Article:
Words matter. Your company success depends on selecting proper words for advertising, or sales processes.
Often the same old words and phrases get used. No doubt, they made a real impact once, but they became almost meaningless now, if only because they've been used so often.If the terms below are used in your marketing, advertising, or sales processes, put yourself at customer's position and you will see how tired they look and sound:
1. "Customer focused."
Should you be anything except customer focused? If the goal is to imply that other providers are not customer focused, then just tell how you're better: quicker response times, greater availability, customized processes or systems, etc.
Explain in concrete terms how you will meet my specific needs.
2. "Exceed expectations."
Exceeding expectations is an admirable goal, and one every company should aspire to, but exceeding expectations should be an internal and not an external goal.
Just tell exactly what you will do. Let the customer judge whether you truly go above and beyond expectations.
3. "Best in class."
There are two problems with that term: Who defined your "class," and who determined you were the "best" in it?
Detail your accomplishments, awards, and results. Customers don’t need the best in class; they need the best for them - so tell them objectively how you will provide the best value for their needs.
4. "Low-hanging fruit."
Specialists love this one. The problem is, when you say, "We'll start with the low-hanging fruit," custumers hear, "We'll start with the really easy stuff you really should have done yourself."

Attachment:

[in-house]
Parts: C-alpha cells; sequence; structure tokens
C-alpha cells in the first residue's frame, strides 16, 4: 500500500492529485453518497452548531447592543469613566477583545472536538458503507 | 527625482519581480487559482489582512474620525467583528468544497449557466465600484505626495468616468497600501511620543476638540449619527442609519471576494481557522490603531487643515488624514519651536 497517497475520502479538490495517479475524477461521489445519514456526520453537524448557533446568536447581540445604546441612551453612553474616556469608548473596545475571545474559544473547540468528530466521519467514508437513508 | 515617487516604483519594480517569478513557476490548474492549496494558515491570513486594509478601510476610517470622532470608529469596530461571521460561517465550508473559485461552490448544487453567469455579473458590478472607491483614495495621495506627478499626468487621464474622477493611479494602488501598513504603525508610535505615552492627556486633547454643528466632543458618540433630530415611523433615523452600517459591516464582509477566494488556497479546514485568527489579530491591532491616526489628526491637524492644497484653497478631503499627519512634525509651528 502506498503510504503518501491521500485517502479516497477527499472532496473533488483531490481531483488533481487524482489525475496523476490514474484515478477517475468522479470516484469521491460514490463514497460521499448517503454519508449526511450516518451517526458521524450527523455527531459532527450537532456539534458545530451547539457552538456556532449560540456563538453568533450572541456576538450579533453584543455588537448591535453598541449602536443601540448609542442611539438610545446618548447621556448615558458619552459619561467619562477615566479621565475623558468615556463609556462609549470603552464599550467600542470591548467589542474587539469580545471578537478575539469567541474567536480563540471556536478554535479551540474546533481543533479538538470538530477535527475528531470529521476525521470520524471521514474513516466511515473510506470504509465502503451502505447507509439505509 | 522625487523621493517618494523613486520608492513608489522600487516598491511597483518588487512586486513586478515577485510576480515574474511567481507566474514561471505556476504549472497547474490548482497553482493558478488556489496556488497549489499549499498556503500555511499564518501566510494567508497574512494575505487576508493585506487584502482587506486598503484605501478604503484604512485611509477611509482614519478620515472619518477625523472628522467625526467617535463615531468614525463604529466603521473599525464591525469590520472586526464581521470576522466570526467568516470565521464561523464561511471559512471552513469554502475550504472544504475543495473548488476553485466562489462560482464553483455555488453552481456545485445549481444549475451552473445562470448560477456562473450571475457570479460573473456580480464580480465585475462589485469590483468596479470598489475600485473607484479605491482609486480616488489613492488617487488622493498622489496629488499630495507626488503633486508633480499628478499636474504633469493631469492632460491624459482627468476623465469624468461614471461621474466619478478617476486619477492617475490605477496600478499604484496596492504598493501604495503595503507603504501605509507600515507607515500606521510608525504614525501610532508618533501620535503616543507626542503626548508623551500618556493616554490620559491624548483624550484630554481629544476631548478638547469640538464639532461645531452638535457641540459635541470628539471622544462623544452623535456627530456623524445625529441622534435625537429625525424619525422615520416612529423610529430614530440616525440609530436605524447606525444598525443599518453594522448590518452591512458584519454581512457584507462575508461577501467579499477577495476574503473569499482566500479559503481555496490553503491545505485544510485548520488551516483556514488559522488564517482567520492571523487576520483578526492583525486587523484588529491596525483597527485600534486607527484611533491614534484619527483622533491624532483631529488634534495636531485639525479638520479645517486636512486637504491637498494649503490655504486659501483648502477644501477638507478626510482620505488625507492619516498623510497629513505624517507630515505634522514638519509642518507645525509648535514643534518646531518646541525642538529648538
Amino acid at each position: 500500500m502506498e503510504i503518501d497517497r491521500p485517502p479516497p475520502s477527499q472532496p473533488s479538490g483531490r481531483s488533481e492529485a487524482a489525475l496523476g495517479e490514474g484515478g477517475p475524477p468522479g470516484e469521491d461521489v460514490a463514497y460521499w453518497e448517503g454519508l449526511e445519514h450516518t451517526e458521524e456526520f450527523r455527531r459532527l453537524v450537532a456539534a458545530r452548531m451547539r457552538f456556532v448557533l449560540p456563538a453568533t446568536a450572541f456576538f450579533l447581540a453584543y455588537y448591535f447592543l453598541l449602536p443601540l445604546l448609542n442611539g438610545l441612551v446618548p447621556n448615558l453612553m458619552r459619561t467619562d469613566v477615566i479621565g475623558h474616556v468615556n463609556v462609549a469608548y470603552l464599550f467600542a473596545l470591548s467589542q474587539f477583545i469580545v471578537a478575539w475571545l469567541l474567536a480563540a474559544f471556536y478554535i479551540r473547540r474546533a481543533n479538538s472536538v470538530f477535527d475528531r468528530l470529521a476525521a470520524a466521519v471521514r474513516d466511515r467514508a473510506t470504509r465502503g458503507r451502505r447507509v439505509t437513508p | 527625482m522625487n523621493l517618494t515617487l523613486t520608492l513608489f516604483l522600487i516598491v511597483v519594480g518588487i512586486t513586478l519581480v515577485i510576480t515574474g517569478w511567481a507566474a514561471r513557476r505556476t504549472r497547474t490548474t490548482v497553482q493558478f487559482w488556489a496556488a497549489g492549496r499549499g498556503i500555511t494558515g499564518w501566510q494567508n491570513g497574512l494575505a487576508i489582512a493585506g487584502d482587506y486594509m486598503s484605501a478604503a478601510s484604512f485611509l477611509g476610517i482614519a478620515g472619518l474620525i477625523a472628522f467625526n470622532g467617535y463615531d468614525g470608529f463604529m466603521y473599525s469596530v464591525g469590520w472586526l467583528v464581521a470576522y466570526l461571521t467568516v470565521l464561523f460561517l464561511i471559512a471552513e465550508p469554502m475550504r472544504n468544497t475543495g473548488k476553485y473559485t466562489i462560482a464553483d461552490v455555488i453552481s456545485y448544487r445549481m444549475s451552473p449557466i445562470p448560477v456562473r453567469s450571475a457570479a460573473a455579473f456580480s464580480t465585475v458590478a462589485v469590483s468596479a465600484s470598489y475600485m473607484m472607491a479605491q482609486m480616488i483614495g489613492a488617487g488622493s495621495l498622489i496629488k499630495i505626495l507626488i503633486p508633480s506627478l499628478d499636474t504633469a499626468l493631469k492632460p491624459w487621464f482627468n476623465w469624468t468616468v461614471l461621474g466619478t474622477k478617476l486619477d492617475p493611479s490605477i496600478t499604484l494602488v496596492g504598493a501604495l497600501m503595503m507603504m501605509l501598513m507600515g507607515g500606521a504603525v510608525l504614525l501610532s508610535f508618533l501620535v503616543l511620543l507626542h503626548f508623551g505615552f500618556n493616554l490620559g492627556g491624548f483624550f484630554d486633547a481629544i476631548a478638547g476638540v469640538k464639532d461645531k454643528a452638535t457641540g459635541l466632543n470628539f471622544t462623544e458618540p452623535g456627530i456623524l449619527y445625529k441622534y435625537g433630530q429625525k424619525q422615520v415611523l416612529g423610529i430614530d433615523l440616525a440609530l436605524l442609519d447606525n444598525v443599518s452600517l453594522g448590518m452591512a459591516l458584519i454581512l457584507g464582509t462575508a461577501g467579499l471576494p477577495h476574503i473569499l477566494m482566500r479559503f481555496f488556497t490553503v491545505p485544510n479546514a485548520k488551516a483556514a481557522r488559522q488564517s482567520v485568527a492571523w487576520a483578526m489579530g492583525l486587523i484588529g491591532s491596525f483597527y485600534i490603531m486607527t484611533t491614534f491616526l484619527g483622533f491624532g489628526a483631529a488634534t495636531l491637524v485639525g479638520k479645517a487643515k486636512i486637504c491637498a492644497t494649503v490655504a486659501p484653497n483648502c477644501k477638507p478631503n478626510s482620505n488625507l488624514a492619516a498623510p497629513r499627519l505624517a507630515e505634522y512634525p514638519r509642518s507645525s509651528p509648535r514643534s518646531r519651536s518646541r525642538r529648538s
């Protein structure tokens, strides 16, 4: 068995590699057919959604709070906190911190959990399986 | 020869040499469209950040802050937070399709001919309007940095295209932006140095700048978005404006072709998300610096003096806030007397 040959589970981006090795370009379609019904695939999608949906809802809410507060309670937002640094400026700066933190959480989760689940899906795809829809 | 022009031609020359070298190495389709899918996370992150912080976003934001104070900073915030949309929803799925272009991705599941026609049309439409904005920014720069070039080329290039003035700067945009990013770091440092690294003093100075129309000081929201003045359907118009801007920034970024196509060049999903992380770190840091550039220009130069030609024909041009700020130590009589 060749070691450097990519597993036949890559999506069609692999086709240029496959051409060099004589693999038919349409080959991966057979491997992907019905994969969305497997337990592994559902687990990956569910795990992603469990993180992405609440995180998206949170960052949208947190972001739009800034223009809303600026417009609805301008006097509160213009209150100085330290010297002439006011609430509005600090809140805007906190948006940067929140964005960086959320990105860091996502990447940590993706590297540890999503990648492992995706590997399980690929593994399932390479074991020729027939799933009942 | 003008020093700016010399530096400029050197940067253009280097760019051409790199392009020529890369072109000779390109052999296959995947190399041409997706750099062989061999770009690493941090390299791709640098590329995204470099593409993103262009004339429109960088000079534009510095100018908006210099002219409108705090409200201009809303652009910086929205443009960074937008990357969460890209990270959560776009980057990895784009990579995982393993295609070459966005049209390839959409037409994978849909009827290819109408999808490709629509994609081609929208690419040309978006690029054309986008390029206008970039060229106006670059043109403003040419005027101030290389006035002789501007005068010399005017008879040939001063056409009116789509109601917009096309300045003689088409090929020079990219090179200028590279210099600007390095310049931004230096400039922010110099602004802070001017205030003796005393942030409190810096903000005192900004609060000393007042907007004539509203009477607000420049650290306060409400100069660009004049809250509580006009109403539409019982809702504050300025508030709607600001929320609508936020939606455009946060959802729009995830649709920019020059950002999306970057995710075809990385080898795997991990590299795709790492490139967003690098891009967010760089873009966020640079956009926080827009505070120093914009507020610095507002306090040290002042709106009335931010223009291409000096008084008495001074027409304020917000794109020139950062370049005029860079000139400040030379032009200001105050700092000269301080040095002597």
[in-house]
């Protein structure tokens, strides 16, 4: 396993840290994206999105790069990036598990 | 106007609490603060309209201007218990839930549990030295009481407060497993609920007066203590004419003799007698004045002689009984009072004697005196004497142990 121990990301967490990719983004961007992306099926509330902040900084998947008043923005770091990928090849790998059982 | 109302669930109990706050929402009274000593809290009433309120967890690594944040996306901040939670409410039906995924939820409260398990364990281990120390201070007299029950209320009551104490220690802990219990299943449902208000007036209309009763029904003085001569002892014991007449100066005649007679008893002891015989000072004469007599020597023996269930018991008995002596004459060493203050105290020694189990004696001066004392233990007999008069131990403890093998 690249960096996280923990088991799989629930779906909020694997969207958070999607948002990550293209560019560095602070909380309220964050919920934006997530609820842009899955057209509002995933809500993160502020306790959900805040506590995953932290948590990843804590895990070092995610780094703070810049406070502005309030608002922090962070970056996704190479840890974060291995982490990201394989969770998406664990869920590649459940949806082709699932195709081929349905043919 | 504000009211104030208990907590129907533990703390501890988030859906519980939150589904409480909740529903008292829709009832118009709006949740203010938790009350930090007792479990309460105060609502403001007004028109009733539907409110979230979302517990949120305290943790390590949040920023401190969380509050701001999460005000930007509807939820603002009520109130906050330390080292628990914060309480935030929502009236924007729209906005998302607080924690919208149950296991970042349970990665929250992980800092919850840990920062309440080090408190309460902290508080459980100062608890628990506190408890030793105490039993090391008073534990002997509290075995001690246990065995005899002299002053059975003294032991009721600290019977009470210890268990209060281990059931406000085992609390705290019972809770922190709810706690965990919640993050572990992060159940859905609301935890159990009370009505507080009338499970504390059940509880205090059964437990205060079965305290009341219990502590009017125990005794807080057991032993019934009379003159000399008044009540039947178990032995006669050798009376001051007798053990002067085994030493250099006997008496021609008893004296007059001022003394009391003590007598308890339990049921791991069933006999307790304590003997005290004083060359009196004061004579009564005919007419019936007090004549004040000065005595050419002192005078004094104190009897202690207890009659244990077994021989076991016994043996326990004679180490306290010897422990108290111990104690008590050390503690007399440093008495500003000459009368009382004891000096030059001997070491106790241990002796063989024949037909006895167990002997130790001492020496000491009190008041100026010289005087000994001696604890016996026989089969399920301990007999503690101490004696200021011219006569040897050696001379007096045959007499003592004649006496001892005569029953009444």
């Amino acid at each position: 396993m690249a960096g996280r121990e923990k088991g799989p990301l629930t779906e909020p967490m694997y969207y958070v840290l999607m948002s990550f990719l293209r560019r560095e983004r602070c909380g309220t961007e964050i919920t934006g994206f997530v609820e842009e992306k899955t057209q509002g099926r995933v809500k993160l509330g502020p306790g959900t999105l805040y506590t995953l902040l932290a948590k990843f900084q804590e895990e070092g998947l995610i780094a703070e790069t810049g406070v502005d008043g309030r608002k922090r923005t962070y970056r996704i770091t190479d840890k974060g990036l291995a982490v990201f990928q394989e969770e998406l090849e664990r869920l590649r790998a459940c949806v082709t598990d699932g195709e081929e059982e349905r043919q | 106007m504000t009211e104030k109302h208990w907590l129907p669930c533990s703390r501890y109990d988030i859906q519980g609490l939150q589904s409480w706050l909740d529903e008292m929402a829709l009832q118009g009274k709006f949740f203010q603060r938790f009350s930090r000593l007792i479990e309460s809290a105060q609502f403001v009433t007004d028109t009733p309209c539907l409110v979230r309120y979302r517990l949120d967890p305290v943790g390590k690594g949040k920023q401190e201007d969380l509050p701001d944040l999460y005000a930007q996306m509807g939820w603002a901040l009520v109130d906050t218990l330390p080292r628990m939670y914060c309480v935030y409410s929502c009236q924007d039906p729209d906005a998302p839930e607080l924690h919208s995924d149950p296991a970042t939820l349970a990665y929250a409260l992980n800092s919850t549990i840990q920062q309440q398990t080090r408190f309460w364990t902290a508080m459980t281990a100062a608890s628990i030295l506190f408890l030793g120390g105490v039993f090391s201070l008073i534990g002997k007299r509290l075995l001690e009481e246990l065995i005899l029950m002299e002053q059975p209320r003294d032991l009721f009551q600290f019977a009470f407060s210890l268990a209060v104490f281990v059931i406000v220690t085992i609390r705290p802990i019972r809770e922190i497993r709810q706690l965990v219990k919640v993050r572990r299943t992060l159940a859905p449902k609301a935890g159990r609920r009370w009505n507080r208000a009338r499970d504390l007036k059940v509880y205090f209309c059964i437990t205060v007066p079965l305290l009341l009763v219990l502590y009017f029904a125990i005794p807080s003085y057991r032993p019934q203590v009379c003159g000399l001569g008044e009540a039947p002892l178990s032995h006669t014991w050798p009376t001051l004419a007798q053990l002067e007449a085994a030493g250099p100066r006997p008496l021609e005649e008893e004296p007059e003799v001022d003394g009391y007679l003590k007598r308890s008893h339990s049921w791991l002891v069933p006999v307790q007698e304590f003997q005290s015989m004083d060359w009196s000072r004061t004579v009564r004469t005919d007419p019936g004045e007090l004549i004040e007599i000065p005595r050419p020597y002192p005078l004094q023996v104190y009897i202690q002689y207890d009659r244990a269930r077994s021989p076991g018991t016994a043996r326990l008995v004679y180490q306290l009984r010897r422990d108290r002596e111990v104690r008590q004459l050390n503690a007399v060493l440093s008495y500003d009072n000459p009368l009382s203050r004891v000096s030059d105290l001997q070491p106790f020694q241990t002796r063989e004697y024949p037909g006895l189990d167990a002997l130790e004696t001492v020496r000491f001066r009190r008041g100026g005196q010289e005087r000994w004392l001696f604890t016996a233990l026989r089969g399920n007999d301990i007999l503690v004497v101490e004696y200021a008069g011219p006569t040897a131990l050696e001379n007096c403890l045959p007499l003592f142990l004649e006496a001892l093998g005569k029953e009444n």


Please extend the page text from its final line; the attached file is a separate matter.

No business wants to hear they have low-hanging fruit. Just describe, in cost-benefit terms, how you prioritized your list of projects or tasks.
Snowflakes are “unique”, but nowadays few products and services have no like or equal for long.
So, if a customer is considering whether to hire your firm or buy your products, "unique" means nothing to them. Customers want "better." Describe how you're better for their needs.
6. "Value added."
Under this term is often implied that a customer will receive something for little to no incremental cost. Of course, that really means that what's received isn't value added because it's a part of the overall deal.
Tell customers the deal, explain all the options and add-ons, and help them figure out how they can take full advantage of what you provide.
Anyone can claim to be an expert; real experts can prove it. So show what you can do, and let customer decide how expert you are. For example, "Web 2.0 expert" can be read as, "We can plop videos and marginally interactive applications on any website." On the other hand, saying, "Built websites for... " or, "Created applications that... " and showing examples allows potential customers to evaluate your level of expertise and its suitability for their needs.
9. "Outstanding ROI."
Everyone loves a great return on investment. But without access to customer’s numbers, you can't accurately calculate her/his ROI. Therefore, your estimate is either theoretical or based on another customer's results. Show the costs, don't hide anything, and trust customers to calculate their own ROI. If they are not smart enough to do so, they probably don't have purchase authority anyway, so you're wasting your time.
Long-term business relationships are great, but you and your customers will never truly be partners until the day their hands can reach into your pocket like yours reaches into theirs. Still, maybe one day a customer could come to see your business relationship as a quasi-partnership... but that's something they will decide based on your long-term performance, not your marketing.
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